A cinematic masterpiece called “Superfly” was about a cocaine dealer wanting to go straight but he wants to do one last big deal. My three friends made it in with no problem and, even though I was old enough, when I paid Mrs. Fletcher my admission, she pushed it back and informed me that if I needed to call my mother for a ride home, I could come inside but I would not be coming in to watch “Superfly.”

To this day I have not seen “Superfly” but it is available for sale at Amazon.com for $9.99. Early Elvis Presley memorabilia is most desired by collectors, a life-size Elvis cardboard cutout in mint condition could be worth $2,000 plus.

Olympic Theater memories … priceless.

Owner Estene Fletcher

In 1966 the Port Angeles Evening News ran a story on Olympic Theater owner Estene Fletcher. The following information was taken from that interview …

Estene shared that the theater was made available for many occasions not just movies. From town meeting to the annual Orthopedic Benefit film, with the proceeds going to the Hospital, Mrs. Fletcher hosted all these events free to those entities trying to raise money. The theater also was used each year for the VFW food film, admission was a can of food, which went to the Christmas baskets.

She was described also as a generous employer.

Estene met her husband, Henry, in Oregon when he was a pianist in an orchestra; she requested the song “Nola” and it led to a whirlwind romance.

In December 1934 the young couple made the trip to Forks to install a new projector in the Olympic Theater owned by Henry’s parents. That trip never did have a return route to Medford, OR where Estene was born and raised with an identical twin sister.

Estene began working at the theater in 1935 and the younger Fletchers purchased the business in 1947. The original show house construction started in 1929 and in 1966 the outside was remodeled.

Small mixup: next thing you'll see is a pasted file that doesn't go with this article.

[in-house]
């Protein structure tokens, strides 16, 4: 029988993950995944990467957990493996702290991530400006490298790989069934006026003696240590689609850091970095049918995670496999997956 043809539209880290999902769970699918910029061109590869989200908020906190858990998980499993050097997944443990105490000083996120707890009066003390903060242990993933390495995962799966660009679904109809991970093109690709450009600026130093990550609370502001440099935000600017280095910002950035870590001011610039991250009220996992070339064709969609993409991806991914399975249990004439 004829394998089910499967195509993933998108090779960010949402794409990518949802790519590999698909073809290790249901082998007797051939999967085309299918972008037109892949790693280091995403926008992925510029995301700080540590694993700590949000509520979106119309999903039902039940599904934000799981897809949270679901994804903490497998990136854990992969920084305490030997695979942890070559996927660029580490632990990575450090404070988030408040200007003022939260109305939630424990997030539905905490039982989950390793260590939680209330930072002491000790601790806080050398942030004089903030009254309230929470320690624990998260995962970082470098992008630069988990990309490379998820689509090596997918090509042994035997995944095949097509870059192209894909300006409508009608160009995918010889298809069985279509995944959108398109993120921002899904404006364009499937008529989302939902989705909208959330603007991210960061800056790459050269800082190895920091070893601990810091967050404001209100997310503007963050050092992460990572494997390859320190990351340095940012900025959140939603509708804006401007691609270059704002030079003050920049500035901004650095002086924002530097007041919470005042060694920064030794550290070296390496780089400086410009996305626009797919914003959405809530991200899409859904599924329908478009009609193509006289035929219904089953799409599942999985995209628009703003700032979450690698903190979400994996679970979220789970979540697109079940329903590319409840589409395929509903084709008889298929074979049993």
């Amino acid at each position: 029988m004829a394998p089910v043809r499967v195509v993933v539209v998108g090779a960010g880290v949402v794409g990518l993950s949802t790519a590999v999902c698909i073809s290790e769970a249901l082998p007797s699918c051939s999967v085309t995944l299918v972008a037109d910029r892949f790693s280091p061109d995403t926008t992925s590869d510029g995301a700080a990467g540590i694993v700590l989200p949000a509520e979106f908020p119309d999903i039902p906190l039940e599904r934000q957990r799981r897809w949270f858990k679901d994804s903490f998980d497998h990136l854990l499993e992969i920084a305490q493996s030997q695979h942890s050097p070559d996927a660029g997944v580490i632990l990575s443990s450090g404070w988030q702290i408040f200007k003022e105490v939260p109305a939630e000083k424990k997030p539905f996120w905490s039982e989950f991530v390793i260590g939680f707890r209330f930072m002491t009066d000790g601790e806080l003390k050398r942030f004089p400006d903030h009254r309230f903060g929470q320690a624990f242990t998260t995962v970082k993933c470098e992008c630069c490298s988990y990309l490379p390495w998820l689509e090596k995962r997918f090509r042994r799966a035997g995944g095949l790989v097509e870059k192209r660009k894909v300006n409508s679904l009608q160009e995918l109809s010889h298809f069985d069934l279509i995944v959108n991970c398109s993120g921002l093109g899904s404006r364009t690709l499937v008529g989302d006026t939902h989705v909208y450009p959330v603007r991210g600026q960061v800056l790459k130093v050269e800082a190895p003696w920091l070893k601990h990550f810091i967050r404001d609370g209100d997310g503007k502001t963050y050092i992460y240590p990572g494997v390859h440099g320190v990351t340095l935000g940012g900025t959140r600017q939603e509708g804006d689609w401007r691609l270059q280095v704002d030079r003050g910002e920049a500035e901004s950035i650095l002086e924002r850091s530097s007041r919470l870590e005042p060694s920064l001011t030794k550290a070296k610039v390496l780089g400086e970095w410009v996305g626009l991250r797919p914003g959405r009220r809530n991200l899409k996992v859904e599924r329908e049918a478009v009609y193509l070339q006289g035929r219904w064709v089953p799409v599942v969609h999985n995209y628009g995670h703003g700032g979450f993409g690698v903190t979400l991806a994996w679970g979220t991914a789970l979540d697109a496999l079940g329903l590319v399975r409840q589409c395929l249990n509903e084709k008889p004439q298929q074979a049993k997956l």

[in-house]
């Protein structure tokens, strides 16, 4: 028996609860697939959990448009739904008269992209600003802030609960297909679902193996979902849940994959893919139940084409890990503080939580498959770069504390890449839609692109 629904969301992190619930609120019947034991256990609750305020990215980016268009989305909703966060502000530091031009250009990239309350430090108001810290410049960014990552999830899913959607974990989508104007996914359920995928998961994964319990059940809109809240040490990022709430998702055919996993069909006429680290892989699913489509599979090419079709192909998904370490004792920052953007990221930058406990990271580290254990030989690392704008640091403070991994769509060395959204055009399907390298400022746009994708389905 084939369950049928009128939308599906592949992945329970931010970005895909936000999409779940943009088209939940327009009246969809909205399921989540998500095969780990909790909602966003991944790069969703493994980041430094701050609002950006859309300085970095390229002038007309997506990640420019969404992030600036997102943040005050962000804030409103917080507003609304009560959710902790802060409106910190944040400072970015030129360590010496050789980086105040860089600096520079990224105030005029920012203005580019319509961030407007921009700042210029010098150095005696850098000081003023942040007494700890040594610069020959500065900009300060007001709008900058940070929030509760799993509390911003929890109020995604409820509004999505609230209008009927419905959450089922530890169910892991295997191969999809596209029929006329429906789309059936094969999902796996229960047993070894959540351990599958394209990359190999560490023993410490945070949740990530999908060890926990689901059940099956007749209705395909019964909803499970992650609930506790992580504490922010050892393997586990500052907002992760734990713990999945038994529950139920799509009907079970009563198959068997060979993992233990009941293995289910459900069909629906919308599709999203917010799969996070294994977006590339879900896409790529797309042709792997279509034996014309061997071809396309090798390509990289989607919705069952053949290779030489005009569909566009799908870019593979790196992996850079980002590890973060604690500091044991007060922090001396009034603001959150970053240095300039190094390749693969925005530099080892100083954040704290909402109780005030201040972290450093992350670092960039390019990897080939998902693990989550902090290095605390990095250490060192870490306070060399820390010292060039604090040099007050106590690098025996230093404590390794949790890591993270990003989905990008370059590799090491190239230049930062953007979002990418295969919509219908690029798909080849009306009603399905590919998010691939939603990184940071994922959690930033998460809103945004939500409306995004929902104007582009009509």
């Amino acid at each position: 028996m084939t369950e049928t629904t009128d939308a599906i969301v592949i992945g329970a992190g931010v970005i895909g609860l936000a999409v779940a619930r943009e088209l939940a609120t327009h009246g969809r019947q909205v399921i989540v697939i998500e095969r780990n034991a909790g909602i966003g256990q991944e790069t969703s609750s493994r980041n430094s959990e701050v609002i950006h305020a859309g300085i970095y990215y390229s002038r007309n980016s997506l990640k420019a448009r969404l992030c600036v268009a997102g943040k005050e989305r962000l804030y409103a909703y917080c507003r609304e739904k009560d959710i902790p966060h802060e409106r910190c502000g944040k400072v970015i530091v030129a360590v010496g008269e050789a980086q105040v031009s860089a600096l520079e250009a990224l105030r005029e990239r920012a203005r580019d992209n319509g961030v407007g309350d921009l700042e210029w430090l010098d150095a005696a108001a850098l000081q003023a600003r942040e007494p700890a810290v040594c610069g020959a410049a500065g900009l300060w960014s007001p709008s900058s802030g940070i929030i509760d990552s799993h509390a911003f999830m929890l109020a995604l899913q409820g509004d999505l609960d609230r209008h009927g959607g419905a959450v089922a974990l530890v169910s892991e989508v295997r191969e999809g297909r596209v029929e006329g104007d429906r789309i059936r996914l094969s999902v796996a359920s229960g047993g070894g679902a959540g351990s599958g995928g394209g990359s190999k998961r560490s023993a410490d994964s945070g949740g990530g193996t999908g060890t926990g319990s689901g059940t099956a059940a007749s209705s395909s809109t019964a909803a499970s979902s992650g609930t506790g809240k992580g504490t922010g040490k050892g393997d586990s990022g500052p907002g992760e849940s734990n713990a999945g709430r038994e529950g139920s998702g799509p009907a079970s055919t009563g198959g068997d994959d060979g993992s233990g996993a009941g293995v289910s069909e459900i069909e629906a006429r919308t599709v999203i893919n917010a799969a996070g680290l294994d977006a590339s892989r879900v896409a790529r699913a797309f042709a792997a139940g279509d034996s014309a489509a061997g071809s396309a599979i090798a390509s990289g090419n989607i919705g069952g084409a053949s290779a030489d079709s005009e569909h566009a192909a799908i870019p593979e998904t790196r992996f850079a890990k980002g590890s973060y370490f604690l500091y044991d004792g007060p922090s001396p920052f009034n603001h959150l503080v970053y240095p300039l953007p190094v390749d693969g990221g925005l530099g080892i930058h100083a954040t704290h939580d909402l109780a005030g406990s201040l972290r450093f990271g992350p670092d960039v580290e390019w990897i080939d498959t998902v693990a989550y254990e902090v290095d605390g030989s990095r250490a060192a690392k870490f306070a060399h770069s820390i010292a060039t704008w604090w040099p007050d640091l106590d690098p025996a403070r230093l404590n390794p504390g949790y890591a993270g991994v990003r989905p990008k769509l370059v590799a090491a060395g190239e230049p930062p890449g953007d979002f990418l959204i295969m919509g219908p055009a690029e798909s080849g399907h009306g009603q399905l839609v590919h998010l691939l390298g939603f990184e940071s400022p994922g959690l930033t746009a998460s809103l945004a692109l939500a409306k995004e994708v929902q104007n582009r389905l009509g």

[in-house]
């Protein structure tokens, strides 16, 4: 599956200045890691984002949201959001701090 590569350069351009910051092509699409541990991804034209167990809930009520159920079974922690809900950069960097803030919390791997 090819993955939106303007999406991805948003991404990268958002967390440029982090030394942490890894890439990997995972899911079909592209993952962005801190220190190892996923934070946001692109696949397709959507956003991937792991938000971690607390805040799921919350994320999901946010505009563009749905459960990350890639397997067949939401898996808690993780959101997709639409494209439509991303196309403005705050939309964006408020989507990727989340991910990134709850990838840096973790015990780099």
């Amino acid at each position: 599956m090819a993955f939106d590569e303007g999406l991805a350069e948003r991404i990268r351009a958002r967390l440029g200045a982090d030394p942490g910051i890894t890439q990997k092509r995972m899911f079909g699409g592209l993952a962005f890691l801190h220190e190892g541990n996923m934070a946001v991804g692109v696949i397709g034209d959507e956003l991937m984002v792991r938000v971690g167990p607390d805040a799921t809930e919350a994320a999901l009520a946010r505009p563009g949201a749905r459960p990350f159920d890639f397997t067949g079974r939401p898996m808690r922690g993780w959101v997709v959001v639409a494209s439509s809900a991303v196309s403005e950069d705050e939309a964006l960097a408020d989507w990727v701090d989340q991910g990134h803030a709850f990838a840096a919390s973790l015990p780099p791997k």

Films that were shown at the Olympic Theater were ordered through a company in Seattle and then they made the trip out to Forks on the bus!

Sadly, Henry was killed in an automobile accident on May 8, 1951, near Port Angeles, but Estene continued to run the Theater on her own.

Estene said she loved the theater business and if she ever sold it would find another job in a theater.

Estene died on April 3, 2000.

 

Interior of the Theater

Interior of the Theater

The monthly movie schedule, mailed to homes in the West End, held a place of importance, usually on a nail in the kitchen.

The monthly movie schedule, mailed to homes in the West End, held a place of importance, usually on a nail in the kitchen.

Elvis stand-up

Elvis stand-up

At the Forks Timber Museum, a display of Olympic Theater items is currently under construction. A curtain, some seats, a sconce wall light, and a clock all once called the Olympic Theater home.

At the Forks Timber Museum, a display of Olympic Theater items is currently under construction. A curtain, some seats, a sconce wall light, and a clock all once called the Olympic Theater home.

Henry and Estene 1938

Henry and Estene 1938

Estene and Pauline in 1985

Estene and Pauline in 1985

The front of the Olympic Theater sags while the fire burns inside, Sept. 22, 2010. Photo by Lonie Archibald

The front of the Olympic Theater sags while the fire burns inside, Sept. 22, 2010. Photo by Lonie Archibald

Olympic Theater 1937

Olympic Theater 1937